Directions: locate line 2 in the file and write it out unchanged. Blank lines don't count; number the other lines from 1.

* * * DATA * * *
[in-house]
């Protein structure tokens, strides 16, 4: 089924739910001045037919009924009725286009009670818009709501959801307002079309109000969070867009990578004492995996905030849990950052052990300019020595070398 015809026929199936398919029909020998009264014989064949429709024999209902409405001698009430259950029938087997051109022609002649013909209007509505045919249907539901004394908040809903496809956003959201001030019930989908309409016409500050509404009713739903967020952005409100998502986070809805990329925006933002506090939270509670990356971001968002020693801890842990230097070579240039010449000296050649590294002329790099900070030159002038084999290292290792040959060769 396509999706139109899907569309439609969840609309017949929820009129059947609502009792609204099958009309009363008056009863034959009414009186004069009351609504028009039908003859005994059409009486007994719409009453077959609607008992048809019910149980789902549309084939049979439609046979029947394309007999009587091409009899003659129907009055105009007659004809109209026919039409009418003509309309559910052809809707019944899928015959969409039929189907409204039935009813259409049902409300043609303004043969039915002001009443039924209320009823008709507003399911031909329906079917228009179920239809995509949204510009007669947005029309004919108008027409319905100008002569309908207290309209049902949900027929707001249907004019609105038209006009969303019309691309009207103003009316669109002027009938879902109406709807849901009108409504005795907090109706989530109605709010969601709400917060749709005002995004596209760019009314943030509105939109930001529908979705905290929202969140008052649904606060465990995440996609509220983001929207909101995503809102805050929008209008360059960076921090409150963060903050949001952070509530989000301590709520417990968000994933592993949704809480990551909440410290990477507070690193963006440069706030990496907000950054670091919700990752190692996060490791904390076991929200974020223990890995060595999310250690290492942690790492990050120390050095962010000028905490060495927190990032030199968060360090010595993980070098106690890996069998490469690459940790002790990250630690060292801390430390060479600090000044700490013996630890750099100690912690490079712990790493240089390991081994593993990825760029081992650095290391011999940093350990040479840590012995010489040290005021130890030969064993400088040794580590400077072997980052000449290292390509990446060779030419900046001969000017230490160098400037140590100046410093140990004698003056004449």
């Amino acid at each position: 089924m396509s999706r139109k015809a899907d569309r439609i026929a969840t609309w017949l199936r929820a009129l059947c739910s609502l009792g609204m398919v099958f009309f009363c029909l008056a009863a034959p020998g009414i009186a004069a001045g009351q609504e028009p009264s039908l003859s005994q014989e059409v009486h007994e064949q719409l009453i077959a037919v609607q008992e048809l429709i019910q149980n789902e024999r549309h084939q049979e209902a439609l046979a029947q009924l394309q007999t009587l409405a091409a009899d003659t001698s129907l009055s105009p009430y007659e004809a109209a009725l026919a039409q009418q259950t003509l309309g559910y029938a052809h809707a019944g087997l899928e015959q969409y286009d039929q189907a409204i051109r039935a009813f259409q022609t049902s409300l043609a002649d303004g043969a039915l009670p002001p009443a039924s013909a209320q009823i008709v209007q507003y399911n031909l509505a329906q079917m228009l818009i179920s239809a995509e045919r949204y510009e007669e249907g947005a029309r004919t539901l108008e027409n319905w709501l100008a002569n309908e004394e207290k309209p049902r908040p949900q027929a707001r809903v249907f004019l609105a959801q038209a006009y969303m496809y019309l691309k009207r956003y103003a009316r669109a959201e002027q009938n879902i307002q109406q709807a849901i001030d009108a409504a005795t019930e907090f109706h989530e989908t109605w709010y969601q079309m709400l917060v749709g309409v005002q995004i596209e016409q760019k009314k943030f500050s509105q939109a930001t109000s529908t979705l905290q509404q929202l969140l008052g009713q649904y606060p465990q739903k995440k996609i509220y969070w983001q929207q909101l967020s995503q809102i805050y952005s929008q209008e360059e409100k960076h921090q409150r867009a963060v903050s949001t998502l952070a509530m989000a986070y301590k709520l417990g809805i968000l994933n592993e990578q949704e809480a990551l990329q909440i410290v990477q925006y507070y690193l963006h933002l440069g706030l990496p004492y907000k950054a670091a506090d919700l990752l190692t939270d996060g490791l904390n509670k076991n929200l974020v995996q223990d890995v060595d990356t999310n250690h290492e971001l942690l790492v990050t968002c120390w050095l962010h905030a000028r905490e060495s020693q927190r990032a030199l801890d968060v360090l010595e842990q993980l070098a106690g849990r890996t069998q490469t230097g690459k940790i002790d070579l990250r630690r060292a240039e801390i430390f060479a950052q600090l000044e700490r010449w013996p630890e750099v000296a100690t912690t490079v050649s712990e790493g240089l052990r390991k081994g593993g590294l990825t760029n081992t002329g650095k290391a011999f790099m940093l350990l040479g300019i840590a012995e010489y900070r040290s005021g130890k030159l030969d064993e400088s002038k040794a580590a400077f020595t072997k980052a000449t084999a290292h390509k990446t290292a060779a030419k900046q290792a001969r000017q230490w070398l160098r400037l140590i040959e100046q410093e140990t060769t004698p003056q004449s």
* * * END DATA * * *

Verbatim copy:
């Protein structure tokens, strides 16, 4: 089924739910001045037919009924009725286009009670818009709501959801307002079309109000969070867009990578004492995996905030849990950052052990300019020595070398 015809026929199936398919029909020998009264014989064949429709024999209902409405001698009430259950029938087997051109022609002649013909209007509505045919249907539901004394908040809903496809956003959201001030019930989908309409016409500050509404009713739903967020952005409100998502986070809805990329925006933002506090939270509670990356971001968002020693801890842990230097070579240039010449000296050649590294002329790099900070030159002038084999290292290792040959060769 396509999706139109899907569309439609969840609309017949929820009129059947609502009792609204099958009309009363008056009863034959009414009186004069009351609504028009039908003859005994059409009486007994719409009453077959609607008992048809019910149980789902549309084939049979439609046979029947394309007999009587091409009899003659129907009055105009007659004809109209026919039409009418003509309309559910052809809707019944899928015959969409039929189907409204039935009813259409049902409300043609303004043969039915002001009443039924209320009823008709507003399911031909329906079917228009179920239809995509949204510009007669947005029309004919108008027409319905100008002569309908207290309209049902949900027929707001249907004019609105038209006009969303019309691309009207103003009316669109002027009938879902109406709807849901009108409504005795907090109706989530109605709010969601709400917060749709005002995004596209760019009314943030509105939109930001529908979705905290929202969140008052649904606060465990995440996609509220983001929207909101995503809102805050929008209008360059960076921090409150963060903050949001952070509530989000301590709520417990968000994933592993949704809480990551909440410290990477507070690193963006440069706030990496907000950054670091919700990752190692996060490791904390076991929200974020223990890995060595999310250690290492942690790492990050120390050095962010000028905490060495927190990032030199968060360090010595993980070098106690890996069998490469690459940790002790990250630690060292801390430390060479600090000044700490013996630890750099100690912690490079712990790493240089390991081994593993990825760029081992650095290391011999940093350990040479840590012995010489040290005021130890030969064993400088040794580590400077072997980052000449290292390509990446060779030419900046001969000017230490160098400037140590100046410093140990004698003056004449």